You may think that poop is always brown. But you’d be wrong! The truth is that poop can vary in colour, size, shape and smell, as well as whether it’s soft or hard.
Poop can be brown, black, red, yellow, white and even green – and it can be light or dark shades of these colours. So if poop can look so different, how do you know if your poop is normal?
Read on to learn what different-coloured poop might mean, and when to see a doctor.
What does normal poop look like?
Usually, poop is brown in colour because it contains a chemical called bilirubin, which is made by your red blood cells. Bilirubin mixes with bile – a greenish-yellow sticky fluid that helps your body digest food and get rid of waste – to give your poop that brown shade.
But poop isn’t always brown, and that doesn’t always mean there’s something wrong. For example, it can change colour because of things you eat.
If your poop looks a different colour, the first thing to ask yourself is: “Have I been eating colourful foods?” Foods such as carrots, spinach, beetroot and liquorice can all affect the colour of your poop.
But changes in your poop can also give helpful hints about what’s going on inside your body, and a change in colour can sometimes be a sign of something more serious.
Is yellow poop normal?
Yellow poop isn’t always something to be worried about. Sometimes, your poop can look yellow if your diet is high in fat. But it could be a sign of one of these conditions:
- coeliac disease, where your body reacts badly to eating gluten.
- liver and gallbladder problems, such as cirrhosis, hepatitis or gallstones, which affect the amount of bile available to make poop
- Problems with the pancreas, such as chronic pancreatitis or pancreatic cancer
- high levels of bilirubin. This has many causes including an inherited disorder causing episodes of high bilirubin levels (Gilbert’s syndrome)
- an infection of the digestive system called giardiasis, which is caused by a parasite found in food and water
Stress and anxiety can also make your poop look yellow, because they can make you digest your food quicker. You might want to try these tips on how to deal with stress.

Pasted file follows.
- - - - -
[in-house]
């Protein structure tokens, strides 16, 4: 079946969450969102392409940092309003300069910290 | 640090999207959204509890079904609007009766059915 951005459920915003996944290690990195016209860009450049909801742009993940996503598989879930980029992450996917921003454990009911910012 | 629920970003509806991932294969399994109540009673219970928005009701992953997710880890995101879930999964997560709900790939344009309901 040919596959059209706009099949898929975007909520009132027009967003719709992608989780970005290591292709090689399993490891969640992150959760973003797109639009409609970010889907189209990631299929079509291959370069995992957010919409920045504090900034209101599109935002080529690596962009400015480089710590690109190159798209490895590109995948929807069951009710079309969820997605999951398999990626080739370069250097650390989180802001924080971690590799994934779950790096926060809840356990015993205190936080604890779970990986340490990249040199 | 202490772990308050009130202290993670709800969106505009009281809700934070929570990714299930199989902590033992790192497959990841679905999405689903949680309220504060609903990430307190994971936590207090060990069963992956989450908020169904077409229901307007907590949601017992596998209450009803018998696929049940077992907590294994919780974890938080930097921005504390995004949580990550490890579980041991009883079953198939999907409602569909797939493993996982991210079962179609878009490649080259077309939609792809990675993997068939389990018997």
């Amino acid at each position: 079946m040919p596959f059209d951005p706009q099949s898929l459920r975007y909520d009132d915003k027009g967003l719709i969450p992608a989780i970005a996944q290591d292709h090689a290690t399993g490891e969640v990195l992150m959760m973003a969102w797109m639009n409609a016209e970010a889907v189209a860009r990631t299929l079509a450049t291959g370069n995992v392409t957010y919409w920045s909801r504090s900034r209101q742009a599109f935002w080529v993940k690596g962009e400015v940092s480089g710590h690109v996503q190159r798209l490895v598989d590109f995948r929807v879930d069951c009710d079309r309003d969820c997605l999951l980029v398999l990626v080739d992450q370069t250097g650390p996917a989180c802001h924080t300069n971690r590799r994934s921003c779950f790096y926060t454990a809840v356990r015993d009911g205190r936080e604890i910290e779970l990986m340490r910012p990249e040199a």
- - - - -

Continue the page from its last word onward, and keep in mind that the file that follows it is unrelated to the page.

See your doctor if you still have yellow poop after a few days or you’re also getting other symptoms.
Is green poop normal?
Sometimes, normal brown poop has streaks of green in it. This isn’t always something to be worried about – it could well be something you ate, such as spinach or broccoli.
However, other things can also make your poop turn green, including:
- too much bile. Sometimes, if you have diarrhoea or a stomach ache, your body doesn’t break down bile properly, so you’ll see it in your poop
- bacteria or a virus, such as salmonella or norovirus, or a parasite
- digestive system conditions, such as Crohn’s disease, coeliac disease or irritable bowel syndrome (IBS),
- using too many laxatives
- antibiotics, which can upset the normal balance of bacteria in your gut. Eating probiotics may help
- certain other medications
Make an appointment with your doctor if your green poop lasts for more than a few days, or you get any other symptoms.
Is white/grey poop normal?
Having pale poop once in a while is probably not a cause for concern, but if you get it a lot, it may be a sign of a serious illness.
While some medications can cause pale poop, you should always see your doctor if you’re getting pale, white or grey poop, so they can check for any health issues.
Is black poop normal?
Some medicines, such as antacids or iron supplements, can make your poop look black or tar-like.
However, if you’re getting black poop, or even small bits of black in your poop, it can also be a sign that you’re bleeding somewhere. This can be caused by an ulcer or stomach irritation or a more serious condition, such as a blockage, blood or circulation disorder, or cancer.
Always tell your doctor straight away if you’re having black, tar-like poop.
Is red poop normal?
What can make poop red? It may be a sign of bleeding somewhere in your digestive system. This can be caused by:
- piles (haemorrhoids)
- inflammatory bowel disease
- a digestive condition called diverticulitis
- ulcerative colitis
- polyps or growths – which can be harmless or cancerous
Other causes include:
- an anal tear (anal fissure)
- sexually transmitted infections (STIs)
- a side effect of blood-thinning medication
Although it doesn’t always mean there’s a serious problem, see your doctor right away if you’ve been getting red or bloody poop.
- poop isn’t always brown – it can be black, red, yellow, white or green
- your poop may change colour after you eat colourful foods, but it can also be a sign of something else going on inside your body
- if your poop is green or yellow, see your doctor if it doesn’t go away after a few days
- if your poop is white, black or red, see your doctor straight away, as it could be a sign of a serious condition that needs attention